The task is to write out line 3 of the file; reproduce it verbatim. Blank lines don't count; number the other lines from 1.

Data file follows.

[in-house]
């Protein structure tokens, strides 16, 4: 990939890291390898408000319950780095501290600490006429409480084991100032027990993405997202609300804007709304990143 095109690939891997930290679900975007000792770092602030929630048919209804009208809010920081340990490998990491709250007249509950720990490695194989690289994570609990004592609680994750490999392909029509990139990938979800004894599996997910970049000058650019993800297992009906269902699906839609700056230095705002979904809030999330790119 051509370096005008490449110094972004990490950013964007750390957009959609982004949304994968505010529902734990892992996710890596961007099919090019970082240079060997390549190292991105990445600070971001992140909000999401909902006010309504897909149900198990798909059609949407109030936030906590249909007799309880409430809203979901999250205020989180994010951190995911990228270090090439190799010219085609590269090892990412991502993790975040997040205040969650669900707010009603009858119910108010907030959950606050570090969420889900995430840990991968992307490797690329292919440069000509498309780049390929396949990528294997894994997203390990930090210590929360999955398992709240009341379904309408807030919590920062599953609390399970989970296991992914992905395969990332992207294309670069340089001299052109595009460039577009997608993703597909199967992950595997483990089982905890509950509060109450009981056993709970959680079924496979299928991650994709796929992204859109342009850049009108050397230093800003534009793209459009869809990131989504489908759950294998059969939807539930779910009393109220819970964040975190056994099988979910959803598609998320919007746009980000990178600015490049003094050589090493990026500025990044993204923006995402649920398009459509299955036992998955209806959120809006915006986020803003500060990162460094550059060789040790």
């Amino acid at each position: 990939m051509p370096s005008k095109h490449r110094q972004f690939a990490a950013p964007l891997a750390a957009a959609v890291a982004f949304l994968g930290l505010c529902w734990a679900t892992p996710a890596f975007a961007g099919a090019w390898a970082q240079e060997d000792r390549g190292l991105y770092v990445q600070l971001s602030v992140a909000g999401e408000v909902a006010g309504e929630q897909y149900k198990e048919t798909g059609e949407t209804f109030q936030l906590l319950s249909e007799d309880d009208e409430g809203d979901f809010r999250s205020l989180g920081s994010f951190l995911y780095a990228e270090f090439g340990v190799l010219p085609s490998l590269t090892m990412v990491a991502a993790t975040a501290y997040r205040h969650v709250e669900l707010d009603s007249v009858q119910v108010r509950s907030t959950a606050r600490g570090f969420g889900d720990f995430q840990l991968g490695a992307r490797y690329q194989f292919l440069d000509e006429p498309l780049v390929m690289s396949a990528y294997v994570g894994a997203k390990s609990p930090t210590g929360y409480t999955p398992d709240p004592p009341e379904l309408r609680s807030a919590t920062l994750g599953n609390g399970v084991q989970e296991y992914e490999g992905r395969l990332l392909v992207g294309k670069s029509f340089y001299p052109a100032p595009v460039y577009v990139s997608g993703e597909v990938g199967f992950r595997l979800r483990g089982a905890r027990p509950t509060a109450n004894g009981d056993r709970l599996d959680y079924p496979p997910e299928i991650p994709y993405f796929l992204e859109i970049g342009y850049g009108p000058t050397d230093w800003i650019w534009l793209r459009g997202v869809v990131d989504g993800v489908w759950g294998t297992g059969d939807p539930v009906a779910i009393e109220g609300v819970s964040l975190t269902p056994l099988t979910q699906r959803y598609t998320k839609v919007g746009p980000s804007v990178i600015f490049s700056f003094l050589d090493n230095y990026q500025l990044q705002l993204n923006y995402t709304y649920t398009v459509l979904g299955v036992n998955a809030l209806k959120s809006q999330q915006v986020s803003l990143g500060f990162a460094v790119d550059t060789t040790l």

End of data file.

């Amino acid at each position: 990939m051509p370096s005008k095109h490449r110094q972004f690939a990490a950013p964007l891997a750390a957009a959609v890291a982004f949304l994968g930290l505010c529902w734990a679900t892992p996710a890596f975007a961007g099919a090019w390898a970082q240079e060997d000792r390549g190292l991105y770092v990445q600070l971001s602030v992140a909000g999401e408000v909902a006010g309504e929630q897909y149900k198990e048919t798909g059609e949407t209804f109030q936030l906590l319950s249909e007799d309880d009208e409430g809203d979901f809010r999250s205020l989180g920081s994010f951190l995911y780095a990228e270090f090439g340990v190799l010219p085609s490998l590269t090892m990412v990491a991502a993790t975040a501290y997040r205040h969650v709250e669900l707010d009603s007249v009858q119910v108010r509950s907030t959950a606050r600490g570090f969420g889900d720990f995430q840990l991968g490695a992307r490797y690329q194989f292919l440069d000509e006429p498309l780049v390929m690289s396949a990528y294997v994570g894994a997203k390990s609990p930090t210590g929360y409480t999955p398992d709240p004592p009341e379904l309408r609680s807030a919590t920062l994750g599953n609390g399970v084991q989970e296991y992914e490999g992905r395969l990332l392909v992207g294309k670069s029509f340089y001299p052109a100032p595009v460039y577009v990139s997608g993703e597909v990938g199967f992950r595997l979800r483990g089982a905890r027990p509950t509060a109450n004894g009981d056993r709970l599996d959680y079924p496979p997910e299928i991650p994709y993405f796929l992204e859109i970049g342009y850049g009108p000058t050397d230093w800003i650019w534009l793209r459009g997202v869809v990131d989504g993800v489908w759950g294998t297992g059969d939807p539930v009906a779910i009393e109220g609300v819970s964040l975190t269902p056994l099988t979910q699906r959803y598609t998320k839609v919007g746009p980000s804007v990178i600015f490049s700056f003094l050589d090493n230095y990026q500025l990044q705002l993204n923006y995402t709304y649920t398009v459509l979904g299955v036992n998955a809030l209806k959120s809006q999330q915006v986020s803003l990143g500060f990162a460094v790119d550059t060789t040790l």